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Floating Worlds: The Letters of Edward Gorey and Peter F. Neumeyer Hardcover – September 15, 2011
This month's Book With Buzz: "Little Fires Everywhere" by Celeste Ng
From the bestselling author of Everything I Never Told You, a riveting novel that traces the intertwined fates of the picture - perfect Richardson family and the enigmatic mother and daughter who upend their lives. See more
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A wondrous trove of letters and sketches between Edward Gorey and Peter F. Neumeyer connect the Floating Worlds (Pomegranate) of these inspired collaborators; enchanting and witty and sparkling with intellectual banter, the book illustrates their artistic process and stands as a moving memoir of friendship. --Elissa Schappell, Vanity Fair
About the Author
PETER F. NEUMEYER (b. 1929) is the author, editor, or translator of more than a dozen books of prose and poetry for children and adults. His collaborations with Edward Gorey include Donald and the . . . , Donald Has a Difficulty, and Why We Have Day and Night. He resides in the San Francisco Bay Area.
EDWARD ST. JOHN GOREY (1925–2000) is famous for the honored bounty of books he wrote and illustrated, featuring his distinctive humor and astonishingly detailed crosshatch ink drawings. Creator of more than one hundred works, Gorey also was a successful contributor to theater from Cape Cod to Broadway; his production of Dracula on Broadway garnered two Tony Awards (Best Revival and Best Costumes). He is also well known as the creator of the animation images in the PBS series Mystery!
Top customer reviews
Both men are brilliant when discussing their respective craft, are unintentionally quite funny, self-effacing, and dedicated to literature in a way that makes one wonder how they made time for anything else. Their shared sensibilities on reading and writing, of culture, movies and theatre is so remarkable and insightful - and all of it hammered out on typewriters within a handful of months. Starting September of 1968 and more or less ending in October 1969, where on 27.x.69 Gorey writes: "I am in one of my more extreme Japanese phases, and have given up thinking, acting, and having opinions." But the most endearing - and enduring theme, is the birth and raising of 'Donald', of 'Donald and the...' (1969), 'Donald Has a Difficulty' (1970), 'Donald and the Umbrella' (unpublished), 'Donald Makes a List' (unpublished), 'Donald Helps' (unpublished), et al. Sadly, the 'Donald' books end with their second.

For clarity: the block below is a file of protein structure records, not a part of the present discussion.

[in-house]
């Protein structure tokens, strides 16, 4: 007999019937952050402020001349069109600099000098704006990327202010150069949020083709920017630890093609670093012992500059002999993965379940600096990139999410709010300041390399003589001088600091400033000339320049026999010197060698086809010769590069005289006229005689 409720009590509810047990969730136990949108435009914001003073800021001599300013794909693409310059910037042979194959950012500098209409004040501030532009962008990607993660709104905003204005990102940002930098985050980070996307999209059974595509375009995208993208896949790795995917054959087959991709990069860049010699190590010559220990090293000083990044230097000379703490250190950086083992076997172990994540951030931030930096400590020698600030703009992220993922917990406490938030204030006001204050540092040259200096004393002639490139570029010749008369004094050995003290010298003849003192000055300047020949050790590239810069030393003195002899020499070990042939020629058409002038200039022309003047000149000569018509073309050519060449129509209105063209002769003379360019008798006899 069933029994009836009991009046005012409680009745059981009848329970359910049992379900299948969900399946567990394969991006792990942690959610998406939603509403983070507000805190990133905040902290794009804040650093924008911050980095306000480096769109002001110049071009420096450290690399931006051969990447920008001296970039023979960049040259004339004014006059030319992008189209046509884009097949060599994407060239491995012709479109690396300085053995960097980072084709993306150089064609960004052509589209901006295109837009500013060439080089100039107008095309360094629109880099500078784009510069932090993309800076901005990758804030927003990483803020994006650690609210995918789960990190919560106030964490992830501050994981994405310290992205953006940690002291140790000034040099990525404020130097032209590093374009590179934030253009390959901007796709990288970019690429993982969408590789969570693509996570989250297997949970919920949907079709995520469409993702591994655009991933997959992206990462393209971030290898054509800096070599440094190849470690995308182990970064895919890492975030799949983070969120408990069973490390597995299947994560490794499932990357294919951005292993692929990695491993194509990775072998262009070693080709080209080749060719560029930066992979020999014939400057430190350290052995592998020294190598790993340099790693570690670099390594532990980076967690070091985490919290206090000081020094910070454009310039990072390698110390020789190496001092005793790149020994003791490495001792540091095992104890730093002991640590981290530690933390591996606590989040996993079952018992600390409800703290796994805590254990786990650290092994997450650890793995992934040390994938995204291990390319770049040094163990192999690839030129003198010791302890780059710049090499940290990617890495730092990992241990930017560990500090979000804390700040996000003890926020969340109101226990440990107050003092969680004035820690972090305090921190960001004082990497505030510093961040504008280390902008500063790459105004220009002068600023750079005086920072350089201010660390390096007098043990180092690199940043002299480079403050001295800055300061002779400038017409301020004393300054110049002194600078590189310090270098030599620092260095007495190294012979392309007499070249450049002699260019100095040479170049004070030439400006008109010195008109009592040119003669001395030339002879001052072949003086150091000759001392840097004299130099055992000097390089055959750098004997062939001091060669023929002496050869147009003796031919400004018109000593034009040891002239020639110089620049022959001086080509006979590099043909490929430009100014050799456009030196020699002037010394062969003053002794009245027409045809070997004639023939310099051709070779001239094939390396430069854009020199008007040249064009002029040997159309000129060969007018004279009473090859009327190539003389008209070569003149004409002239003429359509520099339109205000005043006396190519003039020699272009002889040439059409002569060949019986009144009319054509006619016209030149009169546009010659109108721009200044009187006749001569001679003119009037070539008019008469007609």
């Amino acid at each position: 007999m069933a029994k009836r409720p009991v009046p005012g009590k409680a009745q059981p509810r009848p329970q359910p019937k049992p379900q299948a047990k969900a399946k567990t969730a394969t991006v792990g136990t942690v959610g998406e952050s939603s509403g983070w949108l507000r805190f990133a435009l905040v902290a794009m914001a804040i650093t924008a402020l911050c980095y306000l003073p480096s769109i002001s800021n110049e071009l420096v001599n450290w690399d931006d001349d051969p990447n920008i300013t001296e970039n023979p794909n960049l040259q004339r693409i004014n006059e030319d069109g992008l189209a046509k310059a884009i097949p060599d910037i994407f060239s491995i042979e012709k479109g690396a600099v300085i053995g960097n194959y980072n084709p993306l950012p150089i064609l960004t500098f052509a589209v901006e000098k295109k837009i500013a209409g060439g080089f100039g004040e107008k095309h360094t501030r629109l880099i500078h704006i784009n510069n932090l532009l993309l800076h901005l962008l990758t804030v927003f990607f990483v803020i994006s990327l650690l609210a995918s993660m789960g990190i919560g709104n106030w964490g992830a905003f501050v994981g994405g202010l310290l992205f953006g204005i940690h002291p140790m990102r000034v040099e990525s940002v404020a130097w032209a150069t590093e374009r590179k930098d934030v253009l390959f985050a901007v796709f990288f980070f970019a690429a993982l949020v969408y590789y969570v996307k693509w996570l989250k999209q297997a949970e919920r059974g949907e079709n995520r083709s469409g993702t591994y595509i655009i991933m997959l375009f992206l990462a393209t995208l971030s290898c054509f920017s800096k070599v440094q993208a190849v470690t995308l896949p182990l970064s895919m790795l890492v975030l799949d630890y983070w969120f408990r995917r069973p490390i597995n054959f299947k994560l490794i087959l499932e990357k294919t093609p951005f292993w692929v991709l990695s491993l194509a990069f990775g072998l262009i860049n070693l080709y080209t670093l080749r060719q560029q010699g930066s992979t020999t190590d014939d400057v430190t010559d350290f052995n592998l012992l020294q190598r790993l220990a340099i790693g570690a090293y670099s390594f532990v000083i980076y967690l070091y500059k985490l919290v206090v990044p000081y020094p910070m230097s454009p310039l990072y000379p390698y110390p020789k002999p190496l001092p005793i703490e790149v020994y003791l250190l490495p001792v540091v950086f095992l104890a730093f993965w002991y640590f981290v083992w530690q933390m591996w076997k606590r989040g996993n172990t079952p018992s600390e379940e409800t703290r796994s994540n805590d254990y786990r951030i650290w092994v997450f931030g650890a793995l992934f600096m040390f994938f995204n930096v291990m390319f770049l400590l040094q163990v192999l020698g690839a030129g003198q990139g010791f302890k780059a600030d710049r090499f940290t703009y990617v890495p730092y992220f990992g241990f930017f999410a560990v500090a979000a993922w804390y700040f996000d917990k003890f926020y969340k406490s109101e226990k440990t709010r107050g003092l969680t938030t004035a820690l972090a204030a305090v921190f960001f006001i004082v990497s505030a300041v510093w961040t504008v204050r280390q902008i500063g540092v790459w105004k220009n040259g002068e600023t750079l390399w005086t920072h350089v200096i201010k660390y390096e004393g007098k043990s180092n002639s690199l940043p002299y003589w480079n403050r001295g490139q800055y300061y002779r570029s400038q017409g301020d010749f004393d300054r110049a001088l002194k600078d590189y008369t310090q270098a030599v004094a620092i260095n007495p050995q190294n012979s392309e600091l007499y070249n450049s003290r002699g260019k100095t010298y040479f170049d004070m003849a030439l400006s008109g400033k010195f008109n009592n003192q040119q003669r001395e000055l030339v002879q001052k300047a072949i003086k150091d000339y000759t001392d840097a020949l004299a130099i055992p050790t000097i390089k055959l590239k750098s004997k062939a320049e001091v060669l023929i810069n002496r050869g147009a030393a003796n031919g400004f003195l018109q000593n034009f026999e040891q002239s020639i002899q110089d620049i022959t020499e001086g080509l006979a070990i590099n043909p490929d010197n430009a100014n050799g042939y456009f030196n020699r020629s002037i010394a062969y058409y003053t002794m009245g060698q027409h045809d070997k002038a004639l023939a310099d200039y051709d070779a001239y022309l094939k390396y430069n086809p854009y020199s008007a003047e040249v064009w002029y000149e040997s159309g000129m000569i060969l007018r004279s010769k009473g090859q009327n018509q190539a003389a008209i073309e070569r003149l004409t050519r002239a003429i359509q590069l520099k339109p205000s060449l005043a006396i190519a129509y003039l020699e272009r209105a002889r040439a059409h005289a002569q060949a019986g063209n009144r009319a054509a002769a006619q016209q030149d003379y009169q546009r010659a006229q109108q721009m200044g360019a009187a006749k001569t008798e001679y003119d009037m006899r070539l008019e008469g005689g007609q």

I now know no better place to become acquainted with Edward Gorey, the man and the artist. Through his own hand, Gorey gives us not just letters to a friend, he slowly reveals himself, to a long-lost sibling, exchanging ideas as only a soul mate can. Until 'Floating Worlds', one could only guess what Edward Gorey was made of. Thanks to Peter Neumeyer, we now have solid clues. And the artwork Gorey used to illuminate Neumeyer's envelopes? Worth the price of the book alone!
What I thought I was getting was mostly quality scans of his actual letters. His handwriting, his doodles, his typewriter keys. Though there are a fair amount of images, such as the envelopes in which the correspondence was sent or a certain selection of included doodles... mostly you will only get the text here. For me, that's a major downfall. A person's handwriting, the manner in which they write a letter, anything else included in the envelope, says so much about a person. Simply reading a transcription leaves something to be desired.
A note on the text. I understand that some content is probably personal and was omitted. A large amount of the content is "business" related as the two were collaborating on a book (which is how the letters started), and yet another large part is witty, canny, whatever you want to say, typical Gorey banter. His illustrations and books are heavily mirrored in his letter writing. This man is insane. I find a lot of it interesting, I like to get into people's minds, even if it is a facade.
So bottom line, be aware this will be predominantly text transcriptions with not a lot of illustrative fodder. Very interesting nonetheless.